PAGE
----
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Unit 24


Unit Overview

This unit examines the different physical properties of soil. These properties vary over space and time. The main sections are as follows:

  • Sol and ped
  • Soil texture
  • Soil structure
  • Soil colour
  • Soil acidity and alkalinity
  • Soils of hills and valleys
  • The soil-development system

"Sol" and "ped" are two common terms encountered when studying soils. Texture, which includes the size of the particles in the soil, alters the porosity and permeability. For example, a "clay" soil has a low permeability.

Regarding structure, a soil can have either a platy, prismatic, blocky/angular, or spheroidal/granular structure. The structure can greatly affect a soil's resistance to erosion. Soils can also have a range of different colours. The acidity of a soil is controlled by the presence of hydrogen, and the acidity, in turn, affects the fertility of soils. In addition, topography plays a large role in soil formation. Finally, the soil-development process results in soils composed of the following ingredients: organic matter, resistant residue (often silica, such as quartz particles), altered chemical compounds, and soil solution.

Teaching Objectives

  • To introduce terminology used to describe soil characteristics
  • To define some important properties that result from a soil's physical characteristics
  • To illustrate the likely arrangement of soil characteristics in a hypothetical landscape

Glossary of Key Terms

Blocky (angular) structure Involves irregularly shaped peds with straight sides that fit against the flat surfaces of adjacent peds, thereby giving a soil considerable strength.
Field capacity The ability of a soil to hold water against the downward pull of gravity; also the maximum amount of water a soil can contain before becoming waterlogged.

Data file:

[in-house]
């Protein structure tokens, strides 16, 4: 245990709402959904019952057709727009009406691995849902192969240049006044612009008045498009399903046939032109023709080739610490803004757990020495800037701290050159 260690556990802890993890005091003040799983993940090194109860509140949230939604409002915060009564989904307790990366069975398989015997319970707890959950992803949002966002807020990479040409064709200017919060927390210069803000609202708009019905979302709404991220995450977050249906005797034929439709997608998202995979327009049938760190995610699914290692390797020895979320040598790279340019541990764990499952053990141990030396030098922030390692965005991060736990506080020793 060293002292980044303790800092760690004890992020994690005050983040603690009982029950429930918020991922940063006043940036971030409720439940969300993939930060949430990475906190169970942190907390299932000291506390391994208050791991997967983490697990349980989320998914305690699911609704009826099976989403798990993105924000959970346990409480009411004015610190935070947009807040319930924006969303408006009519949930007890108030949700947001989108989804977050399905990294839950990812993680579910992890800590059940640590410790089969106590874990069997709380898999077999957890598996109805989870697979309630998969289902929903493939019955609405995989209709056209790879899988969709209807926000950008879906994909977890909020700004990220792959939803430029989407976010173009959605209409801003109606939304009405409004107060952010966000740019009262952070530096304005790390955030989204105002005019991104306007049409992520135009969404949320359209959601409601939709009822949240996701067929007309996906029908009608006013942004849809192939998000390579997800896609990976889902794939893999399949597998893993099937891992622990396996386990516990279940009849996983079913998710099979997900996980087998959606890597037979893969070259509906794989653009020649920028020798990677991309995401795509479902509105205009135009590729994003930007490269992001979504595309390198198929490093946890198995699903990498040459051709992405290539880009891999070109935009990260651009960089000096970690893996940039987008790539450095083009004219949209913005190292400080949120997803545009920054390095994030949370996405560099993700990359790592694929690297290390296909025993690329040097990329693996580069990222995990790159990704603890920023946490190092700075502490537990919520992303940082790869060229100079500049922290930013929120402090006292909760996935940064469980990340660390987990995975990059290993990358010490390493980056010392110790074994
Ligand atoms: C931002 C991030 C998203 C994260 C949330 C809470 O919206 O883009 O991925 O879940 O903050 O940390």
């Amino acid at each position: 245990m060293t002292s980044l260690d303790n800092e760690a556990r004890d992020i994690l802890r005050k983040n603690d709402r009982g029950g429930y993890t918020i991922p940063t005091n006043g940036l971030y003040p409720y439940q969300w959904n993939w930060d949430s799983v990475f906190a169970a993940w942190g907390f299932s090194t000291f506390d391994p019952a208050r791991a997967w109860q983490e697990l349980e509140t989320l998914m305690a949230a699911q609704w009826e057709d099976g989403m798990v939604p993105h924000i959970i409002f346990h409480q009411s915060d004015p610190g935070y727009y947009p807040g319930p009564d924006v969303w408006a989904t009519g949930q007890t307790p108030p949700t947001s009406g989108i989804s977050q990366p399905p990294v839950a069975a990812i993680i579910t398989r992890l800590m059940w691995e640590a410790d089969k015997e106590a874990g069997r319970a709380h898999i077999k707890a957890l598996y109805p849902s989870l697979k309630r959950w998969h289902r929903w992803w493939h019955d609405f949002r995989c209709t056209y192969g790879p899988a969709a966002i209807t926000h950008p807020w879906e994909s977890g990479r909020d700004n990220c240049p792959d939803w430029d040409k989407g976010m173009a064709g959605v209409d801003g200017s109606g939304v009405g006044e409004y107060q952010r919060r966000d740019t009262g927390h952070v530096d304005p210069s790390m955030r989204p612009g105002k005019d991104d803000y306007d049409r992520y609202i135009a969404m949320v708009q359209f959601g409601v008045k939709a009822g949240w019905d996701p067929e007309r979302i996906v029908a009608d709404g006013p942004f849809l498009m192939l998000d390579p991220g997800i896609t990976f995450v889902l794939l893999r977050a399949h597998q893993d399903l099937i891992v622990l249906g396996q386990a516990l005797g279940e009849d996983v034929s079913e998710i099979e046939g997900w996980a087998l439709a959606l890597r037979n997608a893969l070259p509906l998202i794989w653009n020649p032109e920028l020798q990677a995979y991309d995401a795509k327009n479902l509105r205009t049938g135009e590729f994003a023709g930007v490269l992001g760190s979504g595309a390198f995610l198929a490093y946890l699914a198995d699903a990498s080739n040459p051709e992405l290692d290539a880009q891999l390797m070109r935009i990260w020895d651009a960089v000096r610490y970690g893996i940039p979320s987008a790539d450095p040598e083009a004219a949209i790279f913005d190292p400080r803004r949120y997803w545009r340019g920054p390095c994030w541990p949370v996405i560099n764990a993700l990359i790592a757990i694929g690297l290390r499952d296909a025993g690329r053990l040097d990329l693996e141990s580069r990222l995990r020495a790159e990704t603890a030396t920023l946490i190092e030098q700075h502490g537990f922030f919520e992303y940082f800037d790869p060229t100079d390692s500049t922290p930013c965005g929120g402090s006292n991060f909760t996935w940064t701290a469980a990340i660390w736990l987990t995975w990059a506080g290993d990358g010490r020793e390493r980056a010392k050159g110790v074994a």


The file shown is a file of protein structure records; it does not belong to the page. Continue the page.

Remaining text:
Loam A soil containing grains of all three texture size categories- sand, silt, and clay; however, refers not to a size category, but to a certain combination of variously sized particles.
Pedon A column of soil drawn from a specific location, extending from the 0 horizon (if present) all the way down to the level where the bedrock shows signs of being transformed into C-horizon material.
Platy structure Involves layered peds that look like flakes stacked horizontally.
Prismatic structure Involves peds arranged in columns, giving a soil vertical strength.
Soil catena Derived from a Latin word meaning chain or series, refers to a sequence of soil profiles appearing in regular succession on landform features of uniform rock type; most frequently associated with hillsides where the same parent material has produced an arrangement of different soil types.
Solum Consists of the A and B horizons of a soil, which are the part of the soil in which plant roots are active and playa role in the soil's development.
Spheroidal (granular) structure Involves peds that are usually very small and often nearly round in shape, so that the soil looks like a layer of bread crumbs.

Unit Outline

  • Sol and ped
    • Sol
      • Russian word for soil
      • solum: the A and B horizons where plant roots are active
    • Ped
      • Greek word for ground
      • pedon: column of soil, extending from the O horizon to the bedrock
  • Soil texture
    • Aspects of soil-particle size
    • Sand-silt-clay size hierarchy
    • Particle-size combinations: loam
    • Soil porosity
    • Soil permeability
    • Field capacity
  • Soil structure
    • Structural typology
      • platy
      • prismatic
      • blocky (angular)
      • spheroidal (granular)
    • Soil consistence
  • Soil Colour
  • Soil acidity and alkalinity
    • Acid-alkaline pH scale
    • Moisture conditions
      • acidic soils-moist climates
      • alkalinic soils-drier climates
    • Soil fertility implications
  • Soils of hills and valleys
    • Topography and soil formation
    • Slope and soil horizon
    • Soil catenas
  • The soil-development system
    • Diagrammed and discussed on pp. 314-315

Review Questions

  1. What are the major size categories of soil particles and how do they impact a soil's overall physical properties?
  2. What are the four basic types of soil structure, and how are they distinguished form each other?
  3. What generalizations can you make about slopes and soil formation?